Soil hydrology drives ecological niche differentiation in a native prairie microbiome

James S. Griffin, Loren A. Haug, Vivien A Rivera, Liliana M. Hernandez Gonzalez, John J. Kelly, William M Miller, George F. Wells, Aaron I. Packman*

*Corresponding author for this work

Research output: Contribution to journalArticlepeer-review

7 Scopus citations


While the impacts of soil moisture on soil microbiome diversity and composition are well characterized, the influence of hydrological regime has been overlooked. As precipitation patterns are altered by climate change, understanding the impact of soil hydrology on community structure and function is critical. In this work, water level was continuously monitored for over a year in a Midwestern prairie-wetland at 10 cm depth increments up to a depth of 120 cm in 10 locations. We analyzed microbiome composition and edaphic factors in soil cores collected from this unique spatially distributed, longitudinal data set. We demonstrate that the fraction of time that each sample was inundated explains more variability in diversity and composition across this site than other commonly assessed edaphic factors, such as soil pH or depth. Finally, we show that these compositional changes influence abundance of ammonia oxidizers. The observed patterns in community composition and diversity are fundamentally regulated by the interaction of water with a structured landscape, particularly an elevated sand ridge characterized by drier conditions and a lower-lying wetland with more clayey soils. Similar processes are generally expected to influence the biogeography of many terrestrial environments, as morphology, hydrology and soil properties generally co-vary.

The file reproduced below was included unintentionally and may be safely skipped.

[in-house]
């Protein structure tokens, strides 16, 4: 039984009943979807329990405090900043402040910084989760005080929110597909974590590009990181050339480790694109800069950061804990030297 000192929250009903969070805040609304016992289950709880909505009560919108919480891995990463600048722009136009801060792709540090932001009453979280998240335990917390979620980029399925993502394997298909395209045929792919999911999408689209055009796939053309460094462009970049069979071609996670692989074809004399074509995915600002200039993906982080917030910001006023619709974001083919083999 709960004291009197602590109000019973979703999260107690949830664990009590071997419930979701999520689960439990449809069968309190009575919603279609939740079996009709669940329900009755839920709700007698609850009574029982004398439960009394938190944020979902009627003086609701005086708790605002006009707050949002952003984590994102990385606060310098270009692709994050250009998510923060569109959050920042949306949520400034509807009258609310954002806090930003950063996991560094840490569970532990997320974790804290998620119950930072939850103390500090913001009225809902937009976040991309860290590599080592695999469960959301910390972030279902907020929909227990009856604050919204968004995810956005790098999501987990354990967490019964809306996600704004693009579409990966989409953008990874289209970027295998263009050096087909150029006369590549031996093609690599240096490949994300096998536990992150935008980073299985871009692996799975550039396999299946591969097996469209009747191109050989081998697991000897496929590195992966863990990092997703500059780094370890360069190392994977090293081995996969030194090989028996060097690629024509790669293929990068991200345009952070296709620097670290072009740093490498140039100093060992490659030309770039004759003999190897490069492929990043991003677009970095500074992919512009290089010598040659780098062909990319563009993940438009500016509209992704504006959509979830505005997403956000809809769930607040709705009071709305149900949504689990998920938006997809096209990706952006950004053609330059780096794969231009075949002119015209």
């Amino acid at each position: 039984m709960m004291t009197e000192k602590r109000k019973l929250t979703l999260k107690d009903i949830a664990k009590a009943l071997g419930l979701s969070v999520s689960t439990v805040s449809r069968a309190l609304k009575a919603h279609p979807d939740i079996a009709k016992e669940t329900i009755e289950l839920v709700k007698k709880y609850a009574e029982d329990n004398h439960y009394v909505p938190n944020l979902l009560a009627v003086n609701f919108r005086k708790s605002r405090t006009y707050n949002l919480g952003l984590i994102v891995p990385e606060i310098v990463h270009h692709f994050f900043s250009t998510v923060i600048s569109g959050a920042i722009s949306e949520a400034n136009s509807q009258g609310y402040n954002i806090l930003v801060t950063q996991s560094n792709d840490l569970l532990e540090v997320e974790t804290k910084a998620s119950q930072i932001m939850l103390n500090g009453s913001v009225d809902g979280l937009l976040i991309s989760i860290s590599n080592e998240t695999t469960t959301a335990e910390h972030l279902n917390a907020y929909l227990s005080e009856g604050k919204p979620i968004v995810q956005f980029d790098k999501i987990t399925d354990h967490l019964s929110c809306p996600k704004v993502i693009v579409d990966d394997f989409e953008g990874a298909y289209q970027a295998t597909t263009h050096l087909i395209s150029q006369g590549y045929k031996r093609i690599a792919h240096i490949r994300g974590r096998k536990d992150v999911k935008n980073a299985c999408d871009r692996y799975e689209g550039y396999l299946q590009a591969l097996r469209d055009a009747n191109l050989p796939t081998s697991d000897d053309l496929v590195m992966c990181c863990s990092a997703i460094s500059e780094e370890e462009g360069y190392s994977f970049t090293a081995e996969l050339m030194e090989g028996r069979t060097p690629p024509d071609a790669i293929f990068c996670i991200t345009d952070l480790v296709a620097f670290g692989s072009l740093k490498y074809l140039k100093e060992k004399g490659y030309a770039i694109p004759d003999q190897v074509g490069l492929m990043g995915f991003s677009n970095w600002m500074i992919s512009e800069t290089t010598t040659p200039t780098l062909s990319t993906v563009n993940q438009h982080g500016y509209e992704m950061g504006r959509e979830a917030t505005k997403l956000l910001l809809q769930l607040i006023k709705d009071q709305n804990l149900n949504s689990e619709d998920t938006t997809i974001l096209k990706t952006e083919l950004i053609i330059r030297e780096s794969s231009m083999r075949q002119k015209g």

Original languageEnglish (US)
Article numberfiz163
JournalFEMS microbiology ecology
Issue number1
StatePublished - Feb 1 2020


  • Longitudinal soil hydrology
  • Native prairie microbiome
  • Soil microbiome diversity

ASJC Scopus subject areas

  • Applied Microbiology and Biotechnology
  • Microbiology
  • Ecology


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